Video game arcade friends Ralph and Vanellope journey to the internet and discover the wonders and pitfalls of “surfing the web” in the movie Ralph Breaks the Internet. Director Rich Moore and Phil Johnston latest film sees Disney’s 57th animated feature come alive, providing a fresh take on today’s internet (and its users) and playing up some humorous / heartfelt moments along the way. While the story does get a little muddle in the middle act and some elements don’t exactly land well (i.e. sequences and secondary characters), but the film still retains that classic Disney structure that, while atypical for the studio, succeeds in being a wholesome animated sequel, thanks to the film’s various “internet” nuances and references, some dazzling animation, great voice talents, and sincere gesture of friendship. Personally, I love this movie. Yes, I still think that the first Wreck-It Ralph was slightly better, but I think that this was a sequel film that did not disappoint, especially when one considers all of the recent belated sequels films that have turned up to be mediocre to disappointing. Thus, my recommendations for this movie is a “highly recommended” one, finding the viewing experience for the feature accessible to both young and old. In the end, much like how the first Wreck-It Ralph spoke the older generation of video game nostalgia, Ralph Breaks the Internet speaks to a new generation of internet-users, providing a fast pace (and zany) entertaining animated tale. This is one sequel that doesn’t disappoint.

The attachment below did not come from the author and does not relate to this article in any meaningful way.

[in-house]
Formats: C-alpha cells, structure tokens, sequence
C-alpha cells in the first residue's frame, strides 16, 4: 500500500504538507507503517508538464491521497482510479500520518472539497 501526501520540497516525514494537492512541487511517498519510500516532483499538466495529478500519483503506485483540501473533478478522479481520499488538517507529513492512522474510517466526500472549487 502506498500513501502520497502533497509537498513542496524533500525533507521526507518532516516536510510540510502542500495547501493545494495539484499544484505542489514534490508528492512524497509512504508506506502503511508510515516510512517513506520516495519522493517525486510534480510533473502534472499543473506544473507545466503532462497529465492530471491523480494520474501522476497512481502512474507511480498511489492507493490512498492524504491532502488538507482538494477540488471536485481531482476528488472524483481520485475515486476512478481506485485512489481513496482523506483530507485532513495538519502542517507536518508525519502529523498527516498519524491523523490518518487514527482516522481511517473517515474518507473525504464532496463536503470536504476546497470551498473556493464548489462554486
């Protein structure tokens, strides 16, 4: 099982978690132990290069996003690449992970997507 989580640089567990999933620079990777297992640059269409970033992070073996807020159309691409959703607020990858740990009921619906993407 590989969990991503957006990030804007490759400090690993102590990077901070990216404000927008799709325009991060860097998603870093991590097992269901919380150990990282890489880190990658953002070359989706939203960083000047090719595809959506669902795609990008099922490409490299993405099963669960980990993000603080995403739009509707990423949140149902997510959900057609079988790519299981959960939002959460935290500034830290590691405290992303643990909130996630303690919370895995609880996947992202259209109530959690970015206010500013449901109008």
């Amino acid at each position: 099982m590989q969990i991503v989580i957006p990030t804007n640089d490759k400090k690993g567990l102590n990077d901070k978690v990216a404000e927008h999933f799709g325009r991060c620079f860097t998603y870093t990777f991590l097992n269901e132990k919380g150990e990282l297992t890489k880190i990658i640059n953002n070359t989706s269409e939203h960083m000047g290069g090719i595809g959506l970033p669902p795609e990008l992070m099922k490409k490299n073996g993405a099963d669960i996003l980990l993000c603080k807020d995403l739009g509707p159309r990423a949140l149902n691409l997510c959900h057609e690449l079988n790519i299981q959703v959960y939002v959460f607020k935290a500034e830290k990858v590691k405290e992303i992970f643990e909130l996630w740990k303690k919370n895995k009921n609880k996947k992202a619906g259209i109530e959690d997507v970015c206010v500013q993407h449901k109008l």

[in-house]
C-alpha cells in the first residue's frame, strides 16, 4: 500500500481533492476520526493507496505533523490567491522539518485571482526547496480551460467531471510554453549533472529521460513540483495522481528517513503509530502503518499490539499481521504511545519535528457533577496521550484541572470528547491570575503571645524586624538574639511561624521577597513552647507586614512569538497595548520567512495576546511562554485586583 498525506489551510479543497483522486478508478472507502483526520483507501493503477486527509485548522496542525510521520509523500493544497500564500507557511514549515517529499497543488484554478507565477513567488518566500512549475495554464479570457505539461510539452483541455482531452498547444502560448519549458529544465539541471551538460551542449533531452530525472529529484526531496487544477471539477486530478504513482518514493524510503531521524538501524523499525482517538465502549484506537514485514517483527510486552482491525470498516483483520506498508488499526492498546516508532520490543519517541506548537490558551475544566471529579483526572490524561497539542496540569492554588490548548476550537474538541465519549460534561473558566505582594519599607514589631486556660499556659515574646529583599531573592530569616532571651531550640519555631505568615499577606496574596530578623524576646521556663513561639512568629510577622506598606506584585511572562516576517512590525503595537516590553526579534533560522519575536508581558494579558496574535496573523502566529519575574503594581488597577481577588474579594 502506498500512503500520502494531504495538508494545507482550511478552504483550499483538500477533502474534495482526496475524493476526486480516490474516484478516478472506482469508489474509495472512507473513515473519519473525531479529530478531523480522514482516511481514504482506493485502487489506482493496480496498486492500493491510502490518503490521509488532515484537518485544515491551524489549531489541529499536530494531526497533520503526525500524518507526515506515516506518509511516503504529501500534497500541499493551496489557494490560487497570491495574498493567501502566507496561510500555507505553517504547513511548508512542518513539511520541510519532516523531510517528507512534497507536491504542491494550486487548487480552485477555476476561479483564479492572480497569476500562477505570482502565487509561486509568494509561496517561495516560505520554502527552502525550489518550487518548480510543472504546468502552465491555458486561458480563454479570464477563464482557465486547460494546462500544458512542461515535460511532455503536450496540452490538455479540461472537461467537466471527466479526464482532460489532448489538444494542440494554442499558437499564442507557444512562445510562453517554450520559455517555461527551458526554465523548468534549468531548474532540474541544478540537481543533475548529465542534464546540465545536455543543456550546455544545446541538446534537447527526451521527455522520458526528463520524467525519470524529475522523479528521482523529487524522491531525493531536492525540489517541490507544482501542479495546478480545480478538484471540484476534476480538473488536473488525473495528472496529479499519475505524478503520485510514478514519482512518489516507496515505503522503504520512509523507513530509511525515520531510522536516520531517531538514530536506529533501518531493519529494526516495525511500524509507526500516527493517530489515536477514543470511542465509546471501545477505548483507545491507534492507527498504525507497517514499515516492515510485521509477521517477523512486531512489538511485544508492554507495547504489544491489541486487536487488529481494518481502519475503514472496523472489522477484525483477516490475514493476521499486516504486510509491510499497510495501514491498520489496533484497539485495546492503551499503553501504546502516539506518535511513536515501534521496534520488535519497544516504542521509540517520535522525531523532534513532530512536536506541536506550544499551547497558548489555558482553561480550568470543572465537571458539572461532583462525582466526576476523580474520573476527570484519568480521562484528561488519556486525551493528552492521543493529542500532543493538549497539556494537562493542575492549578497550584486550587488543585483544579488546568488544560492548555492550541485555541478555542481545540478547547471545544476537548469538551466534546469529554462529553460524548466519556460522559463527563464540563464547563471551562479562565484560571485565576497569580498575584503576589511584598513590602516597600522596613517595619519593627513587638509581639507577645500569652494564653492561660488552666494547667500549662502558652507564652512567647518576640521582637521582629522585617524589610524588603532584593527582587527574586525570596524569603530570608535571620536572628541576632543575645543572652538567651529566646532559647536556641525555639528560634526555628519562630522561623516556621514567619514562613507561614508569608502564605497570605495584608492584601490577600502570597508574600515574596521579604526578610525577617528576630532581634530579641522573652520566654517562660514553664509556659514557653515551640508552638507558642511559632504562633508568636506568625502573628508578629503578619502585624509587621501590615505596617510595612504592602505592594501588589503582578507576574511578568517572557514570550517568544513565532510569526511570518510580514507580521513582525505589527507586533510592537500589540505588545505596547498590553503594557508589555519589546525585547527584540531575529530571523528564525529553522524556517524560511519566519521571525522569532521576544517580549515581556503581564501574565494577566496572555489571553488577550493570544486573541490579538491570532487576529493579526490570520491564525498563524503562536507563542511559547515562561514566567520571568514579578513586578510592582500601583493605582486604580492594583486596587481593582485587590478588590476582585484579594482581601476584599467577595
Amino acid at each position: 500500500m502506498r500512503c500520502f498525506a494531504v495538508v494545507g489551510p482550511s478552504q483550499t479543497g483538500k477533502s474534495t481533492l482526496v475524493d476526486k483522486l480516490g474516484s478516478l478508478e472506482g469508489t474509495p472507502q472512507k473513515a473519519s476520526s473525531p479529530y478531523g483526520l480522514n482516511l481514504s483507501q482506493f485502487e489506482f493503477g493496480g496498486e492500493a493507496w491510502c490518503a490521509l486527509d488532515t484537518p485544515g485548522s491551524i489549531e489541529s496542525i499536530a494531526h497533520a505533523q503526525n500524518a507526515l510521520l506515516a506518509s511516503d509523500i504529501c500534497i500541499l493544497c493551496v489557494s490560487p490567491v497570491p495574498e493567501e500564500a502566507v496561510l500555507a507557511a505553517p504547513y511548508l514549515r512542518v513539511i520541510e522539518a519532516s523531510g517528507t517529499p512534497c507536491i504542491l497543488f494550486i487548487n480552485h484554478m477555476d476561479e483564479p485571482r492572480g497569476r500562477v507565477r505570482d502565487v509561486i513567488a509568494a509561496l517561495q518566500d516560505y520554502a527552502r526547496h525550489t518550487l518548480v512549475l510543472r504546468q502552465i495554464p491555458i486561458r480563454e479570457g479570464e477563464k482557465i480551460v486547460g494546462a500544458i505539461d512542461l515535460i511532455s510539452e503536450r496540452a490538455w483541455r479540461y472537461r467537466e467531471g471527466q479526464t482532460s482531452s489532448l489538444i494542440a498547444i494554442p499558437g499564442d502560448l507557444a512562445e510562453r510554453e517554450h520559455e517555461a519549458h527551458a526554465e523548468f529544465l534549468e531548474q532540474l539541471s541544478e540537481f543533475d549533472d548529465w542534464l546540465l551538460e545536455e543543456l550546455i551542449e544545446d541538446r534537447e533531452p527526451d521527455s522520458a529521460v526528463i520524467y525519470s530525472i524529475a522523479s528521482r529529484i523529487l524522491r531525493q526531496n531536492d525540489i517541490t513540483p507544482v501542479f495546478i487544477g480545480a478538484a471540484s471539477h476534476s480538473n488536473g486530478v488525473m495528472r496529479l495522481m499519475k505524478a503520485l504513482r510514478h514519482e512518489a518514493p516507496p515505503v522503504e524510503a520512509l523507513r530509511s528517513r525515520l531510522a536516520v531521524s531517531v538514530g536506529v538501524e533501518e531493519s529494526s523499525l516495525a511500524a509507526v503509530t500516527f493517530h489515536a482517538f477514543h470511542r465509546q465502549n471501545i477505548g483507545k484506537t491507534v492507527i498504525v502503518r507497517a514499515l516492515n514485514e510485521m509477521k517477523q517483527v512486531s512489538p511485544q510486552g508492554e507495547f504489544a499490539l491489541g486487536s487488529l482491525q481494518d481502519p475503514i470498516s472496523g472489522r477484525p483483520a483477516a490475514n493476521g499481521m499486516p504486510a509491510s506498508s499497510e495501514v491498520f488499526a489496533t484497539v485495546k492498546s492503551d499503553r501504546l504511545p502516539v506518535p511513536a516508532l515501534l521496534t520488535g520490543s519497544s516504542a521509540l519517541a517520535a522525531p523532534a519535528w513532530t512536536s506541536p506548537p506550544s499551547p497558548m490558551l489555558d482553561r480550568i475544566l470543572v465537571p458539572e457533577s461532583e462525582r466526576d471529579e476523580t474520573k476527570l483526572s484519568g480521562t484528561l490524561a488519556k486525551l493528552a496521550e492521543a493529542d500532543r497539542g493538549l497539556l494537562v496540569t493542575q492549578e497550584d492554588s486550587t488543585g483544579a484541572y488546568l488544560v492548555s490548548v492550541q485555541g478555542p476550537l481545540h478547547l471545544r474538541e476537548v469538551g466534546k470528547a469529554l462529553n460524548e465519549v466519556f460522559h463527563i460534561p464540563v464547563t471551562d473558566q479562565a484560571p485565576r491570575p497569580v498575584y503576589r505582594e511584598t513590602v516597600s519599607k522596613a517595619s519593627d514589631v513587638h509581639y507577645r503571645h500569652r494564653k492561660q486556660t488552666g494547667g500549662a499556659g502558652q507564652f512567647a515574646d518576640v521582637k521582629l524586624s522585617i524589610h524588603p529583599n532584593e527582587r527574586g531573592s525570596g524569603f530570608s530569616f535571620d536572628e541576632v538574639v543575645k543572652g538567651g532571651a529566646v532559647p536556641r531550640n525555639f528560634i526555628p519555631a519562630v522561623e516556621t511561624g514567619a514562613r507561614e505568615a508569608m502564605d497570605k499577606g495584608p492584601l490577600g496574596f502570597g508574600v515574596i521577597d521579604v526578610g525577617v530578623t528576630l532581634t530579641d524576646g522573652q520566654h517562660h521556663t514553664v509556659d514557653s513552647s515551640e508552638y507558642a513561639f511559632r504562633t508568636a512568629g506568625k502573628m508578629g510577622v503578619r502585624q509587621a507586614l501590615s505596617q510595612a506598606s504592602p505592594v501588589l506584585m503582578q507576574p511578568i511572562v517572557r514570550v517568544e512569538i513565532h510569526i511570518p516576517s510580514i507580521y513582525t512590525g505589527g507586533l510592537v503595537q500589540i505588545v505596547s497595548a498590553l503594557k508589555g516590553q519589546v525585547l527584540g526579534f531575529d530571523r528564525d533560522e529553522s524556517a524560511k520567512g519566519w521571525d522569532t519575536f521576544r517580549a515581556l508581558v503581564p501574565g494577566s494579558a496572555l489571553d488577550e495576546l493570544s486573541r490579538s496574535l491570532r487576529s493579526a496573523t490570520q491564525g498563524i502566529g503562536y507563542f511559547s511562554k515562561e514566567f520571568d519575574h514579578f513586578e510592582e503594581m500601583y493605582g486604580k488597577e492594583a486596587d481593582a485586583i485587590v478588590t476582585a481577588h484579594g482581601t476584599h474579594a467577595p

4.3 Out of 5 (Highly Recommended)


Released On: November 21st, 2018
Reviewed On: December 30th, 2018

Ralph Breaks the Internet  is 112 minutes long and is rated PG for some action and rude humor